A Reminder to Self

I've changed the settings allowing anyone to comment after being told they had something to tell/warn/ask the Stressed Up Singaporean Mum, J in her posts here and here. I've seen nothing so far, if there is nothing to add, I'll change the settings back in a couple of days' time. 


I read a book by an 'investor guru' who came up with a sexy catch phrase which goes something like this, "You make your profit when you buy, not sell." Well, with thousands of investment advice going around, I don't blame a book writer for the need to add the controversy element to draw readers' attention. When elaborated, the idea was to ensure each time you make an investment, it has to be such a good deal that your profit is virtually guaranteed when you need to sell it off in the future.

In short, it was just another way of saying, 'Buy low, sell high,' the most old fashioned business rule even little kids selling candies in their school fair can grasp easily. Well, investment gurus still get their sales and book royalties but leave readers very little to take away with them. What an investor really needs is to master the art and science of identifying an undervalued investment. That of course, is a different ball game altogether. 

I spent a lot of time playing Guild Wars 2 lately. More than anyone would approve. That included my wife, who had been quietly tolerant so far. Unlike Guild War 1, with a traditional in-game trading system of calling out in a populated town what you want to buy or sell and establish your deals, not without some old fashioned haggling too! Guild Wars 2 has an interesting trading post within the game. It was an automated real time stock market system, almost like the real thing. That eventually intrigued me more than any specific part of the large array of activities you could do in the game.

Surprisingly, I learnt more about stock market fundamentals than the actual SGX board that I used to monitor regularly back in the younger days. I was surprised that I actually studied the market more intently in the game than I did, and should have. The Guild Wars 2 trading system actually showed details of spreads such as quantity of orders as well as the actual numbers of buyers behind the queue. I realised how important these details were and how easily a few huge buyers or sellers of thousands of copper ore could let establish a false sense of the market by interpreting that for huge demand, as compared to a a real market demand. Well, I know that big fund managers have been impacting stock markets all along but this experience allowed me to see for myself how they make their impact. 

It brought upon me why both the chartist (technical traders) and fundamentalist (value investors) often go wrong. The problem with scientific framework is that once everyone follows it religiously, it will be difficult to find value. Besides, even well studied traders are unable to bail ourselves out in time when the milk turns sour. Though it is arguable that this group of traders, having the advantage of being nimble, take much lesser damage than the mass public who leave their money to big fund managers who are often unable to steer their bigger ships out of troubled waters fast enough most of the time.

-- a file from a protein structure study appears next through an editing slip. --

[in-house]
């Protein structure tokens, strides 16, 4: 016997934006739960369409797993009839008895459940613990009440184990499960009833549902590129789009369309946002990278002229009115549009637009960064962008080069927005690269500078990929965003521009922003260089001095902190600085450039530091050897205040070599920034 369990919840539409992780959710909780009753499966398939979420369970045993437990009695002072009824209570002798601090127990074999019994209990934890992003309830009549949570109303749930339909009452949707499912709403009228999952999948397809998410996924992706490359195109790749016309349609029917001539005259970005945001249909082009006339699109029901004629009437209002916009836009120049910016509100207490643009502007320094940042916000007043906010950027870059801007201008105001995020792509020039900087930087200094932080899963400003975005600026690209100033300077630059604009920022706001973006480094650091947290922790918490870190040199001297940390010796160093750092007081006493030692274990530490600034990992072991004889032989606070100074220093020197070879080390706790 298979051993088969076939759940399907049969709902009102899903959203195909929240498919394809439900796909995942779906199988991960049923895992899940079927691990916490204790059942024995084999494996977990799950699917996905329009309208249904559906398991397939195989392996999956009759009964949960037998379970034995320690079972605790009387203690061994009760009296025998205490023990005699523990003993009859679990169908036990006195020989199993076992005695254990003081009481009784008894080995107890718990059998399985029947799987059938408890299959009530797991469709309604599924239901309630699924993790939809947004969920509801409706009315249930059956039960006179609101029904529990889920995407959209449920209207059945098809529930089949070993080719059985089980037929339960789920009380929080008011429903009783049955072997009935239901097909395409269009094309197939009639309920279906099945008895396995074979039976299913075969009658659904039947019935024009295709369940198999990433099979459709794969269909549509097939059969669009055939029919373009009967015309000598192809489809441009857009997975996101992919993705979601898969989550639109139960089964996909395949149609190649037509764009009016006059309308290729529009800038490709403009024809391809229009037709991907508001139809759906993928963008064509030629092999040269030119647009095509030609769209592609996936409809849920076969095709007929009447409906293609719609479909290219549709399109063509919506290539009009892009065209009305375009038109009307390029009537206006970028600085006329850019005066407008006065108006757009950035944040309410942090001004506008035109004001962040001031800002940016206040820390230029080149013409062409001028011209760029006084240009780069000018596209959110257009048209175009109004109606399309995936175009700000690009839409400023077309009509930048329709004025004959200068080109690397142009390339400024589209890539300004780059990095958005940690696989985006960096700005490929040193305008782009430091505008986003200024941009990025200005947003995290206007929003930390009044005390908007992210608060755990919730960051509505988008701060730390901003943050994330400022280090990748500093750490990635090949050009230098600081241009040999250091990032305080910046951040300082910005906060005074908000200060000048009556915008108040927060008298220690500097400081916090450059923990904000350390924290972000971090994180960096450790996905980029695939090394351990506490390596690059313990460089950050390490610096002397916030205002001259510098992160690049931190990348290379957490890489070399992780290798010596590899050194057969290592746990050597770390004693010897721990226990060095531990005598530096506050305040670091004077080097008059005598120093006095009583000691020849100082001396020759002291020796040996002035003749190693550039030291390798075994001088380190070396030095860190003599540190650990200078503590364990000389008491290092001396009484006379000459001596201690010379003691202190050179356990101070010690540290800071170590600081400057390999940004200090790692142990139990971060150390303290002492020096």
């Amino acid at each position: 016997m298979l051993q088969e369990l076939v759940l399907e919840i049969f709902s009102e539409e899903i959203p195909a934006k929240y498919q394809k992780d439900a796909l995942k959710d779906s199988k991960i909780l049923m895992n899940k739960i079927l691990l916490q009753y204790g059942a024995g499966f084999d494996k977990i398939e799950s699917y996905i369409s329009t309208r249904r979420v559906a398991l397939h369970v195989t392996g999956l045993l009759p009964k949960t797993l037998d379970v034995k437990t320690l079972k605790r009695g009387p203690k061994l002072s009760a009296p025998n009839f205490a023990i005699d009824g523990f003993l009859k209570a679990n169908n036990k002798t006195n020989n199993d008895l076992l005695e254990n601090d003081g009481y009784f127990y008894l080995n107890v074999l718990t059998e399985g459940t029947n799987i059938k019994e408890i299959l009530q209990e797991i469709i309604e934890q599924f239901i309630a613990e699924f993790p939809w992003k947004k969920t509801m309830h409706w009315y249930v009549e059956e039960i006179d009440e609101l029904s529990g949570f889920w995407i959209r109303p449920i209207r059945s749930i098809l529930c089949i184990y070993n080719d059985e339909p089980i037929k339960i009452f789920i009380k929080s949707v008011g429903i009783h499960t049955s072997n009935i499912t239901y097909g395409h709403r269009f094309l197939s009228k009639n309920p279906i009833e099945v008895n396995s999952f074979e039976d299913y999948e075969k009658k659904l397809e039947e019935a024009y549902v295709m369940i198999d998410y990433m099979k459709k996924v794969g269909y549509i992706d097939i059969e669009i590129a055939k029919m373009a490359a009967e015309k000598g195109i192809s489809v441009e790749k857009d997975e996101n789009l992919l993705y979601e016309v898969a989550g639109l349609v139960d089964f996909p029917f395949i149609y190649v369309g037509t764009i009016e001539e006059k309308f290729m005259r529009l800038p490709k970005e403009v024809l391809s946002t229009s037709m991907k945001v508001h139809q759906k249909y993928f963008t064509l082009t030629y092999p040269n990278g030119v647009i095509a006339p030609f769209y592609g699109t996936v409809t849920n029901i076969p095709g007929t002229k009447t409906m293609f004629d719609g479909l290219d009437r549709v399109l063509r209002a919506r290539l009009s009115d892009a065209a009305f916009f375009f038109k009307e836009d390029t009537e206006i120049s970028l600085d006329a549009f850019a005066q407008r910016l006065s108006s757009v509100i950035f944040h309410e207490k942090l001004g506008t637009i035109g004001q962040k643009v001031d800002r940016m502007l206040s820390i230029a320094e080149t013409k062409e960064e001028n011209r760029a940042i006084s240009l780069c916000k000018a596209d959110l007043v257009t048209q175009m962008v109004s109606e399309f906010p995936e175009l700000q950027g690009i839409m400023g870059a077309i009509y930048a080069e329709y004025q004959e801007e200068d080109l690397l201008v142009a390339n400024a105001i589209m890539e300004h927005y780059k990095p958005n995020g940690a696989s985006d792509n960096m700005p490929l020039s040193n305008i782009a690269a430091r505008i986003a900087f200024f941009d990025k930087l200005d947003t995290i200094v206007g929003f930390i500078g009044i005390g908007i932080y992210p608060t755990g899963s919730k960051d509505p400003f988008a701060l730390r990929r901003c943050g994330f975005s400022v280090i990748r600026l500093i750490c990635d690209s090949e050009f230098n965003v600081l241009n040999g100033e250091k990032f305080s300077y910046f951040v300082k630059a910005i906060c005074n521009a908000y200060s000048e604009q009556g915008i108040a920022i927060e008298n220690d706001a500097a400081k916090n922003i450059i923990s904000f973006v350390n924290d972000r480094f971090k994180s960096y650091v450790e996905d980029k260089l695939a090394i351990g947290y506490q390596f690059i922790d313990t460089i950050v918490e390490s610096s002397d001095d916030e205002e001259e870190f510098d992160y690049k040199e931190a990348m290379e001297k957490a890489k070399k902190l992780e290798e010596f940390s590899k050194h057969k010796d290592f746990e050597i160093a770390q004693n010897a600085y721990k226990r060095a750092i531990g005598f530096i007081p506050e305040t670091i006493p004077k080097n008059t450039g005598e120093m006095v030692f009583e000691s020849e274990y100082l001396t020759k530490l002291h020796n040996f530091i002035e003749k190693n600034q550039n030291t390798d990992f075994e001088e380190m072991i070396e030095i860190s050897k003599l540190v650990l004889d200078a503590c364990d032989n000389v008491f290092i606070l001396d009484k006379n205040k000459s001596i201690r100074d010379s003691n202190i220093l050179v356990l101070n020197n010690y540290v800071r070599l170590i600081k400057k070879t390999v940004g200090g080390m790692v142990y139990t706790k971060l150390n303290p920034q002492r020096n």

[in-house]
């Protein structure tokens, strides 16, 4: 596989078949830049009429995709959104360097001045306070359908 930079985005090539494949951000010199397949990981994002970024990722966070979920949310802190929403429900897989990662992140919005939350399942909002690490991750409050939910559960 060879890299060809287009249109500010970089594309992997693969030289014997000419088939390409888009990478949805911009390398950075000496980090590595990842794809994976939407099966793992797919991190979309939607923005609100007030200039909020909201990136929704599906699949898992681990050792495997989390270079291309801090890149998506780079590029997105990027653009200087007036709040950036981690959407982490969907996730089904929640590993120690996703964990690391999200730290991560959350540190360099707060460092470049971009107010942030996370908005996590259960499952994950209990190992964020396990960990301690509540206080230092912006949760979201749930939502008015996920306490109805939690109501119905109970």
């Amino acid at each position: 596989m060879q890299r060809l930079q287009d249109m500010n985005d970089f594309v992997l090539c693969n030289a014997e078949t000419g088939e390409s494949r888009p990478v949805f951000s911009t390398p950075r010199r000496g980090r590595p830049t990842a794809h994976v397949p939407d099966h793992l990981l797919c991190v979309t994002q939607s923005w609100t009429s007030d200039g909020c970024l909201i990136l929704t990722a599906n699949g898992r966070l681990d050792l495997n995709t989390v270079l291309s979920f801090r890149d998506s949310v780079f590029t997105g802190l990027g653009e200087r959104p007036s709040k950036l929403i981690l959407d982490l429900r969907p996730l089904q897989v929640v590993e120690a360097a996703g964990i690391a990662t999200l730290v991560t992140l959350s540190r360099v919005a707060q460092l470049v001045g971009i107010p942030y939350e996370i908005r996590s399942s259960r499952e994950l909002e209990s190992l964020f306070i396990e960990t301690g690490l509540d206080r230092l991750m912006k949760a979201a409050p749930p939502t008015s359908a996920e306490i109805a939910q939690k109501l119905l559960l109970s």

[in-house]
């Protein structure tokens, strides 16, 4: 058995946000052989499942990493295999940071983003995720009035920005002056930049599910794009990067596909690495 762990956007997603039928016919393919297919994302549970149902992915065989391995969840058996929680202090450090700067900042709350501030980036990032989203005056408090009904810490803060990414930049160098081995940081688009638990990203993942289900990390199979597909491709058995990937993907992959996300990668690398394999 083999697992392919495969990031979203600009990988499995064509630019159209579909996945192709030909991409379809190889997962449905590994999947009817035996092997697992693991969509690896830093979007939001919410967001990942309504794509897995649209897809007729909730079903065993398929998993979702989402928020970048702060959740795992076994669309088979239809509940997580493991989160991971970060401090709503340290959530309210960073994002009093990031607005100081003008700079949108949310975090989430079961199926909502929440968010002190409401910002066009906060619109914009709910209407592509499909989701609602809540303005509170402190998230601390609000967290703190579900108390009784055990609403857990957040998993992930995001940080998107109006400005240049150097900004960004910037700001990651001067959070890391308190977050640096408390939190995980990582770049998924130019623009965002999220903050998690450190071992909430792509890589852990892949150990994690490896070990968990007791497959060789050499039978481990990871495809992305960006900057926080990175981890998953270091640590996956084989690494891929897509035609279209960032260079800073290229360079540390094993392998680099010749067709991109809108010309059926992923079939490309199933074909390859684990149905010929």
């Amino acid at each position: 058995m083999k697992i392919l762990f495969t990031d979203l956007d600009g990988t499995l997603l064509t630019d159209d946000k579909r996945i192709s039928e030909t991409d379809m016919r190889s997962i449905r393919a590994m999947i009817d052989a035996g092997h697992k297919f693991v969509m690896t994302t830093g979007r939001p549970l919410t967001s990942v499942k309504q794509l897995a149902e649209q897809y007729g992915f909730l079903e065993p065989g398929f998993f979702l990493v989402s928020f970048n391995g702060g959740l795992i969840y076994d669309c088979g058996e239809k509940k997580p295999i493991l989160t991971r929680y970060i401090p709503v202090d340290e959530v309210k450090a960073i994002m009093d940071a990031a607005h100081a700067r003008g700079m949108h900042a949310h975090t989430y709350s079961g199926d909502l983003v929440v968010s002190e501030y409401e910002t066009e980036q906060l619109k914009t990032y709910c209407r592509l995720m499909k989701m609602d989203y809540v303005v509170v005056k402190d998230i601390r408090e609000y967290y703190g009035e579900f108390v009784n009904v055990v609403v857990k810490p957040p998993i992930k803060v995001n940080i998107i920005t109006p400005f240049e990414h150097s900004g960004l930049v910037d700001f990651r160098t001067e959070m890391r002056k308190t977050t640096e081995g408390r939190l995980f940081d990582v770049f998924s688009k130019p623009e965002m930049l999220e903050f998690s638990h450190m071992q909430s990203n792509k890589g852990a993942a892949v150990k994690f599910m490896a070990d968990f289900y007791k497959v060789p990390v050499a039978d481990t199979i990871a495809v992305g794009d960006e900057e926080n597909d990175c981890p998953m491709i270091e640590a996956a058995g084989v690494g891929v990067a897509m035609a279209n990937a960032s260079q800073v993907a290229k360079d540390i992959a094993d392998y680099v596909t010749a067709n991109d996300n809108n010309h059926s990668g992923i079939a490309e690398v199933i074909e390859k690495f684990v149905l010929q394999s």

So I am brought back to the possibility of parting with my money big time here in Perth. The lure of falling into the trap has been strong indeed. Fortunately Guild Wars 2 came along as a timely reminder. There is more work to be done. A lot, a lot of work. Cool it. More haste less speed. Remember, the market will always be there. There isn't such a thing as a best or worse time.


  1. The trouble is, one can never be sure of a "guaranteed" future in which to sell. The world is so changeable that there is never a "sure thing". I always try to keep this in mind when investing, how useful is it to me, personally, if no one else wants it, and can I live with the knowledge that it may be worth less than I paid for it? Basically, a "worst case" scenario keeps me cautious but relatively safe, and I tend to start small and if things go well, slowly add on. Tortoise and Hare comparison makes me a tortoise but they live much longer than Hares :)

  2. Bro. Talking abt investments. I saw an offer for a 50" 3D LED TV for 600 bucks on Groupon. Wondering if I should... ahem... invest in it. Only have 2 days left to decide. Of course, the biggest obstacle is the probable veto by the home finance minister. What a dilemma!

    What do you think? To buy or not to buy?

    1. 50" is fucking crazy. You can watch that soccer match 50m away. $600 is more than 50% of the car you last bought. It's many days' pay for many of us too!

      Having said that, buy! buy! BUY!